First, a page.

The Presidential Palace (in Polish, Pałac Prezydencki; also known as Pałac Koniecpolskich, Lubomirskich, Radziwiłłów, and Pałac Namiestnikowski) in Warsaw, Poland, is the elegant classicist latest version of a building that has stood on the Krakowskie Przedmieście site since 1643. Over the years, it has been rebuilt and remodeled many times. For its first 175 years, the palace was the private property of several aristocratic families. In 1791 it hosted the authors and advocates of the Constitution of May 3, 1791, of the Polish–Lithuanian Commonwealth, Europe's first modern codified national constitution, and the world's second after the U.S. Constitution.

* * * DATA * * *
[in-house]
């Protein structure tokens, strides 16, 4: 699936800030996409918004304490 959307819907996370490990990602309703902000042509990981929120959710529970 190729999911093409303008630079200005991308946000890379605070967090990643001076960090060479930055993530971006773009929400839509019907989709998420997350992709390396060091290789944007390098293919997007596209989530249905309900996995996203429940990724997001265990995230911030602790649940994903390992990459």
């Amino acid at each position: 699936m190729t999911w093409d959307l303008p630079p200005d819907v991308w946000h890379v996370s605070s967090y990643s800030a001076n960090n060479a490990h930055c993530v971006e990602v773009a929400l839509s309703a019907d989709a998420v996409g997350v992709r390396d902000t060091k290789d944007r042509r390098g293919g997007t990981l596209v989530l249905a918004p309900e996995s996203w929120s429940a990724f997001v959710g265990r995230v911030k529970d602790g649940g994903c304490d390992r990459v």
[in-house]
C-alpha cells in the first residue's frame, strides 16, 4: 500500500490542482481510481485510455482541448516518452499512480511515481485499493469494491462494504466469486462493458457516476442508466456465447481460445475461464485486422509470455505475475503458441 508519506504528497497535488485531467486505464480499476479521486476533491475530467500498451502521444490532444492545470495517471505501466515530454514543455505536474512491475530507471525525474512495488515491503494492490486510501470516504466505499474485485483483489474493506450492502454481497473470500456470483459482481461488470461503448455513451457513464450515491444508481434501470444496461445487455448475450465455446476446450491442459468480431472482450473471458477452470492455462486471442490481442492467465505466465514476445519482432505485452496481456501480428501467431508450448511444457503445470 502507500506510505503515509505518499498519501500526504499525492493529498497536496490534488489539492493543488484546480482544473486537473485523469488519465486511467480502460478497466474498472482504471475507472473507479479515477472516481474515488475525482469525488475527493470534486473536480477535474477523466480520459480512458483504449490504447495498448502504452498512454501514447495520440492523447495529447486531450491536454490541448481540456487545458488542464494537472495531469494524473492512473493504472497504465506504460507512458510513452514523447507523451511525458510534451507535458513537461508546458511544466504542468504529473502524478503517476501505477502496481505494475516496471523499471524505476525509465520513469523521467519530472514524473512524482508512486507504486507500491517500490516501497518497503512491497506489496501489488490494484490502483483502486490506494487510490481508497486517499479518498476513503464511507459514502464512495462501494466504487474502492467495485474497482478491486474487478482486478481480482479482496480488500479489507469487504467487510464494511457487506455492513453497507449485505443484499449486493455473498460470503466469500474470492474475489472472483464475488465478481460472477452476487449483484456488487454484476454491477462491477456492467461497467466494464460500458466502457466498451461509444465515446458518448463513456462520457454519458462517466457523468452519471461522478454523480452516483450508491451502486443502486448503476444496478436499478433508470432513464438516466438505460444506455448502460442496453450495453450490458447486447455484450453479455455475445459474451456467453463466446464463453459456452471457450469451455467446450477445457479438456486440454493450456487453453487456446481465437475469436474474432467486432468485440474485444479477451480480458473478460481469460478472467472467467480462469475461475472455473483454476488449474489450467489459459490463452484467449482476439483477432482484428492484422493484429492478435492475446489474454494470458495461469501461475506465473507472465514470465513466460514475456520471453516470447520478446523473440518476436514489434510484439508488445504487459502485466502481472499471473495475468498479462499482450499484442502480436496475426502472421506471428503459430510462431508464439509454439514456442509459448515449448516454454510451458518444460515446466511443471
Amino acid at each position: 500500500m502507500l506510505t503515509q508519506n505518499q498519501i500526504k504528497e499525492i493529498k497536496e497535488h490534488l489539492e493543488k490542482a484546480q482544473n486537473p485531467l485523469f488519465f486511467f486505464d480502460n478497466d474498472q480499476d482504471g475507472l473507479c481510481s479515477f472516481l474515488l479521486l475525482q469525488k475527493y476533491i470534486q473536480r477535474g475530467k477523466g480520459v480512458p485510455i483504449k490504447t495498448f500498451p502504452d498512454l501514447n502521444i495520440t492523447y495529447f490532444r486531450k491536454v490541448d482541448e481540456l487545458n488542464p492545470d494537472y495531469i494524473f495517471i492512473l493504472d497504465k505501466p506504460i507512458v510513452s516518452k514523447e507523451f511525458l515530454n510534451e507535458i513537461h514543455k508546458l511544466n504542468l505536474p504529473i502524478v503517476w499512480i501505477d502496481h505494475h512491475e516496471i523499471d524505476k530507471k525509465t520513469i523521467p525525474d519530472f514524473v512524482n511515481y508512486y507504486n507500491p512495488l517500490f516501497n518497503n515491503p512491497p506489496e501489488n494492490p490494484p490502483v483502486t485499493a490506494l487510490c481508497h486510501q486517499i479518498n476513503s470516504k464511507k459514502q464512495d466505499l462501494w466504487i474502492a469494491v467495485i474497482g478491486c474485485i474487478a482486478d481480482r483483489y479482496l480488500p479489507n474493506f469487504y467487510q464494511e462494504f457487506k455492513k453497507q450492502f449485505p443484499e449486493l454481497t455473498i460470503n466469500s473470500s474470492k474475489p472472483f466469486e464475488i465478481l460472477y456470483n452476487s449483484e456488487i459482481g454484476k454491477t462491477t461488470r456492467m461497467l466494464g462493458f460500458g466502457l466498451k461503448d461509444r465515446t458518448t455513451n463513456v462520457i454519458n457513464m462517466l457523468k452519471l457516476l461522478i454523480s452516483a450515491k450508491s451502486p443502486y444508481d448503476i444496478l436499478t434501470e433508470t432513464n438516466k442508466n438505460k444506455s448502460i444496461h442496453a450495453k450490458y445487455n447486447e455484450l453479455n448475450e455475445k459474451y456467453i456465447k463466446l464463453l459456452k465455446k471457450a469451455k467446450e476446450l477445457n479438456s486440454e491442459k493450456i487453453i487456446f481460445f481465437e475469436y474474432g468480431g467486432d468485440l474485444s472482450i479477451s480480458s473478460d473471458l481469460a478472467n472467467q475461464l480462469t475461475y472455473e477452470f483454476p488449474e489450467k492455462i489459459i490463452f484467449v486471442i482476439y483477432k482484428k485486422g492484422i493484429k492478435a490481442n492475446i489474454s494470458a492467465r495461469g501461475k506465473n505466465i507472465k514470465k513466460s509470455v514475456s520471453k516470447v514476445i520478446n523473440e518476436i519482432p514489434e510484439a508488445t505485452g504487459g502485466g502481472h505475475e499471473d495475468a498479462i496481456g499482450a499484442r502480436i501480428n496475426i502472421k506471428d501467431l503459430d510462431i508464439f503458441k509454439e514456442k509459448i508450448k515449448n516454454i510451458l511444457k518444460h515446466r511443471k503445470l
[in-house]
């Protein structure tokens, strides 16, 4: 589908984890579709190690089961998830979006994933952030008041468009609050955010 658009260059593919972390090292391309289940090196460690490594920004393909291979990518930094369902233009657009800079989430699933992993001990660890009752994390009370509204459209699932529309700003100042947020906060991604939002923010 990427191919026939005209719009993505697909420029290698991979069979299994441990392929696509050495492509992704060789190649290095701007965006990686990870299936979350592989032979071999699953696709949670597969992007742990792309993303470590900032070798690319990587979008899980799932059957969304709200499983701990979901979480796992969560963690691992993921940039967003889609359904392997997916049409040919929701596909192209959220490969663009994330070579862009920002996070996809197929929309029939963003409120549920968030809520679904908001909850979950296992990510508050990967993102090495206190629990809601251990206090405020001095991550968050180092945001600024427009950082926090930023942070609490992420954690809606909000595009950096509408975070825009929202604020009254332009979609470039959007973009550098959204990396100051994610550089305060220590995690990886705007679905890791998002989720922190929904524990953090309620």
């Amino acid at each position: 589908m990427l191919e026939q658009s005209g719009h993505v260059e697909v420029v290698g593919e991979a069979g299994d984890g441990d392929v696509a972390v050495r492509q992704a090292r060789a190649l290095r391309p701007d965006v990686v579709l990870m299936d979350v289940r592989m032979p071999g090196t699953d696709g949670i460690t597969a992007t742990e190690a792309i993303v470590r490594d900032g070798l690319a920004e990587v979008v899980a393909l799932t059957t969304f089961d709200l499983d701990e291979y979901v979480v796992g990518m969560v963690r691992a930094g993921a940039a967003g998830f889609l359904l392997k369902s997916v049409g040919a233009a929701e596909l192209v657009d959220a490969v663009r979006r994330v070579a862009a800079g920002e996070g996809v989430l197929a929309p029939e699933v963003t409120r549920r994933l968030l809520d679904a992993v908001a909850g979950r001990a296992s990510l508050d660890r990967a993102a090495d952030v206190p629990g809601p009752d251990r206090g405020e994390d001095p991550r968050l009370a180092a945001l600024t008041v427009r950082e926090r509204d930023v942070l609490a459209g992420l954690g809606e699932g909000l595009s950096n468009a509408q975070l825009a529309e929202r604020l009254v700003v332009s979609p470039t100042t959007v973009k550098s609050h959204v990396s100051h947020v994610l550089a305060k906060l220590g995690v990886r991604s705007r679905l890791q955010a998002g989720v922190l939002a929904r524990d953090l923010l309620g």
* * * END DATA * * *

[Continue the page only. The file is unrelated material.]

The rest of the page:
During World War II, it served the country's German occupiers as a Deutsches Haus and survived intact the 1944 Warsaw Uprising. After the war, it resumed its function as seat of the Polish Council of Ministers.
An equestrian statue of Prince Józef Poniatowski stands in the courtyard. It was commissioned in 1816 and was created by sculptor Bertel Thorvaldsen, modelled after the equestrian statue of Marcus Aurelius in Rome.